With fewer than 60 days to go until GDPR compliance D-Day, the Information Commissioner’s Office has finally released its guidance on how brands can use legitimate interests to gain consent for processing marketing data under the new regulation.
The move comes ten months after the Data Protection Network published its own version of the guidance, following a collaboration with the DMA, ISBA and data protection specialists.
The ICO guidance, which has just been published on its website without any notice, sets out a three-stage test that organisations can apply to help them decide whether a particular action is lawful, which covers the purpose of the activity, whether it is necessary and how this is balanced against an individual’s rights.
The regulator refers to this as a legitimate interests assessment (LIA), and even though there is no specific requirement in GDPR for companies to do this, in practice they are likely to need an audit trail of their decisions and justification for processing on the basis of legitimate interests.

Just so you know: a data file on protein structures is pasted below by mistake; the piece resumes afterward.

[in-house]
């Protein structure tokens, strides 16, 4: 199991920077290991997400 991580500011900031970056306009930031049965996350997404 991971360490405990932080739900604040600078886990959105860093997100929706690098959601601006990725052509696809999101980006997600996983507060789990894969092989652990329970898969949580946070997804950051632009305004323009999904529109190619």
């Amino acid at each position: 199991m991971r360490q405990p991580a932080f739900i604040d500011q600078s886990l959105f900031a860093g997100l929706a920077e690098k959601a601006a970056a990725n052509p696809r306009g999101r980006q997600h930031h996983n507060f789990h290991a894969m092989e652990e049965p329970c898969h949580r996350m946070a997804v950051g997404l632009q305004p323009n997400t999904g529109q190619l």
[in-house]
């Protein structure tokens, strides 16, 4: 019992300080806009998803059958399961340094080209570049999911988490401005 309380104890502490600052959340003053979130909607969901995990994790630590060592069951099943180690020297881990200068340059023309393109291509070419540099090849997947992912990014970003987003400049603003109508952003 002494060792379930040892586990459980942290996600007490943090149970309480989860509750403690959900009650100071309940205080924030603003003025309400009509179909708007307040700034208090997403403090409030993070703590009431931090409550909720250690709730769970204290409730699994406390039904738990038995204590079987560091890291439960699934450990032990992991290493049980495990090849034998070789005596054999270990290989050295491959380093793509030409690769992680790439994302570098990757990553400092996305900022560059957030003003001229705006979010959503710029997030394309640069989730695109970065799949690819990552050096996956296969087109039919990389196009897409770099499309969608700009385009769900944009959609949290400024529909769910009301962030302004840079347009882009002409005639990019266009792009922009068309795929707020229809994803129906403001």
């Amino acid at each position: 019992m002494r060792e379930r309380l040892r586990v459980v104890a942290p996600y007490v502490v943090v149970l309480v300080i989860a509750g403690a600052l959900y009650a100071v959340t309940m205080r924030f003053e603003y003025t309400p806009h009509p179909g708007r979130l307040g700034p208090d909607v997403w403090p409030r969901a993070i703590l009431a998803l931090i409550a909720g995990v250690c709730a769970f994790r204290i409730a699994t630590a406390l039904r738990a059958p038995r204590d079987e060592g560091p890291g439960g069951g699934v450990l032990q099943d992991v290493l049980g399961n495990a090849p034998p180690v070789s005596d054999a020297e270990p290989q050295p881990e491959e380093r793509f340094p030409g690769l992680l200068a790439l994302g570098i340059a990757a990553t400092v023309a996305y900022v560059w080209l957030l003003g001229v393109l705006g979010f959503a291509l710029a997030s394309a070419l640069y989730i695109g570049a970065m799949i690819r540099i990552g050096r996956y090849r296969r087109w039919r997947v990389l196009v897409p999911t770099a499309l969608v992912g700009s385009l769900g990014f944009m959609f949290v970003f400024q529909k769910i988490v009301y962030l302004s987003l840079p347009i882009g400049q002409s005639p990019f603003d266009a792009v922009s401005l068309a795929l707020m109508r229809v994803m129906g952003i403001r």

While conceding that there is no one-size-fits-all approach to an LIA, the ICO provides a sample LIA template for companies to use.
It also details a number of examples, including how companies – in the case provided, retailers – can use legitimate interests for postal marketing, confirming what many people in the industry have been predicting.
This can be achieved by using the following statement: “We will send you information about our special offers to your billing address. If you don’t want to hear about our offers please tick here.”
The guidance states: “The retailer balances the interests of its customers against its legitimate interests in sending postal marketing to existing customers to improve sales. Customers are likely to reasonably expect that they may receive some marketing material from the retailer as the retailer has provided a clear indication that this processing will occur. The impact on the individual is minimal.
“However, by giving its customers a clear opportunity to opt out of this processing, the retailer has also put in a safeguard to ensure the individual retains control over their data and can easily exercise their right to object.”
Visit the ICO website for full details of the guidance>
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